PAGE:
Apollo Justice: Ace Attorney Trilogy Review

Apollo Justice: Ace Attorney Trilogy

by Matt Kamen |
Published on

Platforms: Nintendo Switch, PS4, Xbox One, PC

Jump back to 2001, when Capcom's Ace Attorney series debuted on the Game Boy Advance in Japan as ‘Gyakuten Saiban’ and it seemed doomed to never escape its native shores. Yet more than 20 years later, it's become a cult international hit – not bad for a visual novel courtroom drama with minimal interactive elements. Unfortunately, with several of the games in the series only released digitally in the west, they became almost impossible to play when Nintendo shut down its 3DS eShop.

That injustice is corrected with this collection of the second main trilogy in the long-running series, collecting Apollo Justice: Ace Attorney, Phoenix Wright: Ace Attorney – Dual Destinies and Phoenix Wright: Ace Attorney – Spirit of Justice, and remastering them for good measure. Based on later high-def iOS and Android releases of the games, this package sees all three games get a significant visual boost.

Apollo Justice: Ace Attorney Trilogy

However, it's not quite as sharp a remaster as fans may have been hoping for. Although the trio of games are significantly better looking than their original handheld incarnations – especially the latter pair – there's still some visible pixelation and a general lack of detail that, while ignorable at smartphone resolutions and viewing distances, is readily apparent when blown up on a TV screen. The Switch release (version tested) mitigates this somewhat in handheld mode, at least.

Still, these aren't games people come to for GPU-stressing visuals – Ace Attorney has earned its stripes for fantastic characters and melodramatic court cases packed with ridiculous twists, all hinging on a meticulous attention to detail. That remains the case here and, thanks to tighter translations, the trilogy delivers three of the finest stories in the wider franchise.

The first, taking place seven years after the previous trilogy (itself upgraded for modern consoles as Phoenix Wright: Ace Attorney Trilogy in 2019), introduces new protagonist Apollo Justice, whose very first case involves defending the former hero from a murder charge. While Apollo takes a less prominent role in the latter two games – where Phoenix regains top billing – it's a real delight to see the series' expansive cast grow, change, and evolve across the trilogy.

When you pull apart a bogus statement and deliver a meme-worthy "OBJECTION!" interjection, it's all worth it.

However, it can't be avoided that these are incredibly slow games. Courtroom gameplay consists of cross-examining witnesses to each case, pressing them for more information on their testimonies, and looking for inconsistencies, with Apollo having the power to home in on a defendant's suspicious tics and tells, opening up new avenues to tear apart their lies. Examining evidence adds a bit more of a conventional point-and-click adventure feel at times – rotating an item to find a hidden clue, for example – but it's still incredibly basic stuff. While Dual Destinies and Spirit of Justice add a few new gimmicks – such as evaluating a suspect's emotional state – the series is never particularly mechanically challenging. Still, when you correctly pull apart a bogus statement and deliver one of the series' meme-worthy "OBJECTION!" interjections, it's all worth it.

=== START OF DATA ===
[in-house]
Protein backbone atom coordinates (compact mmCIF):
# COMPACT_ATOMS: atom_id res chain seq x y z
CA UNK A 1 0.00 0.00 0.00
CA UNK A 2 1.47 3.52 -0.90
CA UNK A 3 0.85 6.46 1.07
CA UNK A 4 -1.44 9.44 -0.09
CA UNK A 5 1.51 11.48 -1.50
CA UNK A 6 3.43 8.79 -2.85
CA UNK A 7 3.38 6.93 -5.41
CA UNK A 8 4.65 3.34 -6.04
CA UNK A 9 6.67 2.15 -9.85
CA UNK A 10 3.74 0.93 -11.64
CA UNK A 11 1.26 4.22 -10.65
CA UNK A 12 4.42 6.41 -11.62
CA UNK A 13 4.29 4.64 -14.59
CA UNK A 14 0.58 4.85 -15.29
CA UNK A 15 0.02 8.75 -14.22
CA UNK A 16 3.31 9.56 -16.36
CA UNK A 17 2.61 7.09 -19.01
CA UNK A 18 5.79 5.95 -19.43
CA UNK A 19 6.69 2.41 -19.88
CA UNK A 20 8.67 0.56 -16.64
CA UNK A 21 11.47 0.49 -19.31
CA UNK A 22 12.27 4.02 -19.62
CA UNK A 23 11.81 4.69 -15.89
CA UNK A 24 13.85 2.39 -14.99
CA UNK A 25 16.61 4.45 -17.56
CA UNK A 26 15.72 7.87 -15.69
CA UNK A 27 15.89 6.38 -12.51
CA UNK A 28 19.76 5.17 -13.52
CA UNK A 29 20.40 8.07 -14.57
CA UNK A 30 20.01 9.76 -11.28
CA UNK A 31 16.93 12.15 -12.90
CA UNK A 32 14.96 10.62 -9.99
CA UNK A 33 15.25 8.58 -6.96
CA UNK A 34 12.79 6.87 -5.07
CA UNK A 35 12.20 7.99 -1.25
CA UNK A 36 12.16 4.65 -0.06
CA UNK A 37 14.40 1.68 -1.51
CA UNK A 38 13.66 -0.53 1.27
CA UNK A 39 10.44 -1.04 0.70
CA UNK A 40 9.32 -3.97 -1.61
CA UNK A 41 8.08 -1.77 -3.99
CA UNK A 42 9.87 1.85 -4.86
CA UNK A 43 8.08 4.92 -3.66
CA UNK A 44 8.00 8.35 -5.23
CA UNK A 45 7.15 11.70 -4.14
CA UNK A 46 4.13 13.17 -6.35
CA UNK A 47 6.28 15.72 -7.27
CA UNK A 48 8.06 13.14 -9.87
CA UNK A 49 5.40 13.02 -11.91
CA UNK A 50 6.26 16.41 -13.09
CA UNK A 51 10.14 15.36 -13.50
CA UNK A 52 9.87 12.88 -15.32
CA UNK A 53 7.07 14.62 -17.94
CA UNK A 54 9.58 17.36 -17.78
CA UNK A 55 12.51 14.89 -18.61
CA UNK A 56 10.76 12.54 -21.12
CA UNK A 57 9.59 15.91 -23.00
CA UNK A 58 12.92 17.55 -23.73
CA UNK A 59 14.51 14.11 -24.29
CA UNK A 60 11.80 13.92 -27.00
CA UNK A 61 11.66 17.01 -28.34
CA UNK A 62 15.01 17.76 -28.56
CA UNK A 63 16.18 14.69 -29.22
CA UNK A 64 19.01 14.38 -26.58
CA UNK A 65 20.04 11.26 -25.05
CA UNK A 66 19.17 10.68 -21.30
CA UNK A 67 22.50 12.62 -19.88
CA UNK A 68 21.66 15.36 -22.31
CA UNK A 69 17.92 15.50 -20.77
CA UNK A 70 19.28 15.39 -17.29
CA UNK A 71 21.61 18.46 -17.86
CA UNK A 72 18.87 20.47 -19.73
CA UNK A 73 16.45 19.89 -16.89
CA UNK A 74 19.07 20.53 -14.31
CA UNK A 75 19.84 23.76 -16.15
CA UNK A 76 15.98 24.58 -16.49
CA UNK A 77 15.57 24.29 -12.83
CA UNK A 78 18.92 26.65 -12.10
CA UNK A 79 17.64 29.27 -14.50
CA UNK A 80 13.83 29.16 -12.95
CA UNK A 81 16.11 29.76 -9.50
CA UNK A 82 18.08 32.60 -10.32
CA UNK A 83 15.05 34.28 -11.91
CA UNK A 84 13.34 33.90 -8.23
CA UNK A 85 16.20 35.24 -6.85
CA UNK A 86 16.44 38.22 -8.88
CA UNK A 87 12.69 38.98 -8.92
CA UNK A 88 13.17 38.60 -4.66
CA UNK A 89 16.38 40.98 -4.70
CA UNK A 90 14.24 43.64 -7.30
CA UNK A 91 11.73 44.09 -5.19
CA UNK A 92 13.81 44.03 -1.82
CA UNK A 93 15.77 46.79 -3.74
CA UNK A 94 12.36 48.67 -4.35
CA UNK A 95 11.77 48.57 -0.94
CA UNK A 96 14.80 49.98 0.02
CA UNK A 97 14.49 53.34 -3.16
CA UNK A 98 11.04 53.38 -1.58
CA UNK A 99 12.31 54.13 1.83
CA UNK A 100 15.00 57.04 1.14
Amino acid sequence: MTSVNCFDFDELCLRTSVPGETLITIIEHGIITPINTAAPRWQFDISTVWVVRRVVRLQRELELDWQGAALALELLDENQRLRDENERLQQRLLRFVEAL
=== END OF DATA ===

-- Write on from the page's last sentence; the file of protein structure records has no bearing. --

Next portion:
A few quality-of-life improvements for the trilogy help to streamline things, too – especially on Apollo Justice: Ace Attorney, which now has the history feature of later games, allowing you to re-read dialogue in case you miss a crucial statement. It's also now possible jump into any chapter of any game, although this is only really helpful for replays – great if you already have the cases committed to memory and want to revisit a favourite moment, but not much help for newcomers who might find themselves clock-watching as they tap through endless reams of dialogue.

The trilogy also crams in a generous helping of bonus content, which is sure to delight long-time fans. The pièce de resistance is undoubtedly Orchestra Hall, a dedicated music player with a whopping 175 tracks from across the trilogy, including orchestral performances from the series' 15th anniversary concerts, and two brand new tracks for the remaster collection. Tracks can be played non-stop, looped, or broken down by game, or you can create playlists of favourite tracks from across the suite.

A similarly comprehensive Art Library offers up reams of character designs, in-game backgrounds, and key art visuals to pore over, while the Animation Studio takes advantage of the simple character movements in the games, allowing you to create your own compositions from a catalogue of cast, poses, and settings. Best of all, all this museum content is available from the outset, rather than being locked behind completion criteria.

Although existing fans are likely to get more from Apollo Justice: Ace Attorney Trilogy than first-timers, it's a great collection for a strangely compelling series. But best of all for those who fall for its charms is the simple fact that it's now possible to play every core Ace Attorney game on a modern console – case closed.

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